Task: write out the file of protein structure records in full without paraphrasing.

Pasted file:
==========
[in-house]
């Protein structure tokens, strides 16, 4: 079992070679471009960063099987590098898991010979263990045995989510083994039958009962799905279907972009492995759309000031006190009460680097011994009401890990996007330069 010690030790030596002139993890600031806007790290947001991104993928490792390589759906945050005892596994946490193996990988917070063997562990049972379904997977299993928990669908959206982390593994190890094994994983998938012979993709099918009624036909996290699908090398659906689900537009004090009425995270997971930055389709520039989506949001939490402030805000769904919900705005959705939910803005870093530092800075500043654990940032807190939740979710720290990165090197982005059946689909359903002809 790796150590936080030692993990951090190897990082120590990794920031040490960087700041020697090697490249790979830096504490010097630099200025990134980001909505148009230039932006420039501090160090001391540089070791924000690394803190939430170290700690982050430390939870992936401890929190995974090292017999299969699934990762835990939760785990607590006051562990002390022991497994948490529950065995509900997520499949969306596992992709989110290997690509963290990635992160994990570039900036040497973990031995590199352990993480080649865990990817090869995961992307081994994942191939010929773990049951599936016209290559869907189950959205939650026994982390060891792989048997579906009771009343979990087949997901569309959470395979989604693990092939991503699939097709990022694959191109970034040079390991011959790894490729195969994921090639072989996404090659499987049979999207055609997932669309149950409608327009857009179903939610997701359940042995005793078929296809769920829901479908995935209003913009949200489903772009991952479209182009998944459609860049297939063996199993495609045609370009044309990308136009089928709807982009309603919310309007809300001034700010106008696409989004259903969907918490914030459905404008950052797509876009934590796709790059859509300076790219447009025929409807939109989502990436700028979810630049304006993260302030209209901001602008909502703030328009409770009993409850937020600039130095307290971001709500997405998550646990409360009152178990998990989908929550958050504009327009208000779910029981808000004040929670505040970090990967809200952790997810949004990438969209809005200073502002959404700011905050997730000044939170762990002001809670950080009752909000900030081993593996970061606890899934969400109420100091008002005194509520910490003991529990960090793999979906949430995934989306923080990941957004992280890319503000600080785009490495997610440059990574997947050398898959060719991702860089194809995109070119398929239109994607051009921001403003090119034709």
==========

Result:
[in-house]
């Protein structure tokens, strides 16, 4: 079992070679471009960063099987590098898991010979263990045995989510083994039958009962799905279907972009492995759309000031006190009460680097011994009401890990996007330069 010690030790030596002139993890600031806007790290947001991104993928490792390589759906945050005892596994946490193996990988917070063997562990049972379904997977299993928990669908959206982390593994190890094994994983998938012979993709099918009624036909996290699908090398659906689900537009004090009425995270997971930055389709520039989506949001939490402030805000769904919900705005959705939910803005870093530092800075500043654990940032807190939740979710720290990165090197982005059946689909359903002809 790796150590936080030692993990951090190897990082120590990794920031040490960087700041020697090697490249790979830096504490010097630099200025990134980001909505148009230039932006420039501090160090001391540089070791924000690394803190939430170290700690982050430390939870992936401890929190995974090292017999299969699934990762835990939760785990607590006051562990002390022991497994948490529950065995509900997520499949969306596992992709989110290997690509963290990635992160994990570039900036040497973990031995590199352990993480080649865990990817090869995961992307081994994942191939010929773990049951599936016209290559869907189950959205939650026994982390060891792989048997579906009771009343979990087949997901569309959470395979989604693990092939991503699939097709990022694959191109970034040079390991011959790894490729195969994921090639072989996404090659499987049979999207055609997932669309149950409608327009857009179903939610997701359940042995005793078929296809769920829901479908995935209003913009949200489903772009991952479209182009998944459609860049297939063996199993495609045609370009044309990308136009089928709807982009309603919310309007809300001034700010106008696409989004259903969907918490914030459905404008950052797509876009934590796709790059859509300076790219447009025929409807939109989502990436700028979810630049304006993260302030209209901001602008909502703030328009409770009993409850937020600039130095307290971001709500997405998550646990409360009152178990998990989908929550958050504009327009208000779910029981808000004040929670505040970090990967809200952790997810949004990438969209809005200073502002959404700011905050997730000044939170762990002001809670950080009752909000900030081993593996970061606890899934969400109420100091008002005194509520910490003991529990960090793999979906949430995934989306923080990941957004992280890319503000600080785009490495997610440059990574997947050398898959060719991702860089194809995109070119398929239109994607051009921001403003090119034709």